Jon Bernthal "shed a couple tears" after being killed off The Walking Dead, where the star played Shane Walsh in the zombie drama's first two seasons. Reflecting on the show's humble beginnings under then-showrunner Frank Darabont, Bernthal says he "really loved" his time on The Little Zombie Show That Could. After Shane was killed off in "Better Angels," the penultimate episode of Season 2, Bernthal returned to set during filming on the season finale, "Beside the Dying Fire," at the time his final episode. Bernthal would later briefly reprise his role as a hallucination suffered by ex-best friend Rick Grimes (Andrew Lincoln) in a Season 3 episode and once more in Season 9.
"After I got killed off Walking Dead — they killed my ass off Walking Dead, they killed me twice," Bernthal said at Fandemic Tour Houston. "They're like, 'You are definitely not coming back!' They took my scripts, they're like, 'You're done!'"
Bernthal was headed to Shreveport, Louisiana to film Snitch with Dwayne Johnson when he returned to The Walking Dead's Georgia set to "see everybody and say goodbye." Bernthal recounted hanging back to watch his co-stars film "Beside the Dying Fire," where the survivors were forced to flee the Greene family farm after it was invaded by walkers.
"I walked in to set, it was like a two-mile hike — me and Sarah Wayne Callies would always hike in, we'd always go early and walk together — and we walked in, and she said, 'Come onto set, everybody's waiting for you to see you,'" Bernthal said. "And I saw the whole set. Everybody was up at Hershel's farm, and they were gonna burn it down, and all this crazy stuff was going on. And I remember I couldn't walk up there, because it was their thing now."
He continued, "I just sat on this rock and watched everybody, just the whole thing working. I might have shed a couple tears, because I was gonna miss them. But I just appreciated — I saw these dudes who are playing zombies, going 100 miles an hour, all this sh-t on their face, getting shot, all this hell's breaking loose. Scott Wilson, rest in peace, just acting his ass off. I was just like, 'Man, how cool is this?'"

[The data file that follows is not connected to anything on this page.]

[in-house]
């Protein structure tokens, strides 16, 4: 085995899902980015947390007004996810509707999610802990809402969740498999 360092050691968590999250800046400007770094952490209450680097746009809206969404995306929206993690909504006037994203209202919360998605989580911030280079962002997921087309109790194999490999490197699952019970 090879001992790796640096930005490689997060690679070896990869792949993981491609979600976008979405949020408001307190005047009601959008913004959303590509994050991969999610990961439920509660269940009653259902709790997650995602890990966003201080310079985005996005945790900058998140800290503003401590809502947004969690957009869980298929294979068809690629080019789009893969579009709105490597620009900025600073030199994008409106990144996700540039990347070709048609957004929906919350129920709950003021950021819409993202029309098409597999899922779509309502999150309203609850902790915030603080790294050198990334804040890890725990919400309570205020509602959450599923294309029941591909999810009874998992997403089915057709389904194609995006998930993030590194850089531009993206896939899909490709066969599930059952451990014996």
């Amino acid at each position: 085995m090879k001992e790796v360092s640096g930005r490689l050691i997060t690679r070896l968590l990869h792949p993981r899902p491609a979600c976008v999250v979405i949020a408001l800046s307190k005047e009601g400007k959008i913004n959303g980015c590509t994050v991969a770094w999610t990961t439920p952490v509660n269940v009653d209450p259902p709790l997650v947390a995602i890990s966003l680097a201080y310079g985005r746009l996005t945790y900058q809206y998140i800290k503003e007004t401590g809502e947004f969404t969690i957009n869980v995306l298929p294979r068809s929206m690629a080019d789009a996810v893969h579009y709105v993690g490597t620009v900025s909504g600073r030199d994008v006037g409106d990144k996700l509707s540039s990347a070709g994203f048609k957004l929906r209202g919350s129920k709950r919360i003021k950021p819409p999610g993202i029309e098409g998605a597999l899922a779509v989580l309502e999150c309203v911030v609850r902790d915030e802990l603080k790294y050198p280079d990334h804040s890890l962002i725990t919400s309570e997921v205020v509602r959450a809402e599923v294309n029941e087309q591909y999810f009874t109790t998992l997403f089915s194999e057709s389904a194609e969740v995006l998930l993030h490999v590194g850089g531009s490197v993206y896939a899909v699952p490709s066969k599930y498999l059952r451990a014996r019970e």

A surprise hit when it premiered in 2010, The Walking Dead blossomed into a blockbuster phenomenon when it doubled its ratings in its third season. For a time, Bernthal says the modestly-budgeted Walking Dead was viewed by network AMC "like the wart on their ass."
"Walking Dead, for me, is probably real different than the folks that are on it now. When we did Walking Dead, there were no trailers, there were no craft services. We would just hike out into the woods, it was very humble," Bernthal recalled. "Nobody thought the show was gonna be what the show was. We got picked up for six episodes, that is not a big vote of confidence. It was a zombie show, and if that thing sucks, it's gonna really suck. At that point AMC was the network of Mad Men and Breaking Bad, and they didn't want anybody messing with their prestige television. And we were kind of, I think at first, sort of treated like the wart on their ass."
Bernthal credits the tight-knit cast of those early seasons for going "100% all the time," adding the early starters were "ready to throw down whatever it took for that show."
"Those folks are still some of my best friends in the world. And the bonds that were formed in the beginning of that show, a family was formed. I really loved how humble that show started. We were all in it together," he said. "We didn't know it would be successful, we didn't even think about it. We believed in it, we believed in the script, we believed in each other, and we believed in this world. That's really what the show's about. It's about when you strip off the veneer of all the comfort and all of the sh-t that makes us forget about how lucky we are to be here, and you have to depend on each other to survive."
"That group really took to that, with everything they had," Bernthal continued. "I loved my time on The Walking Dead, I loved being there when I was, and I loved getting out of there when I did."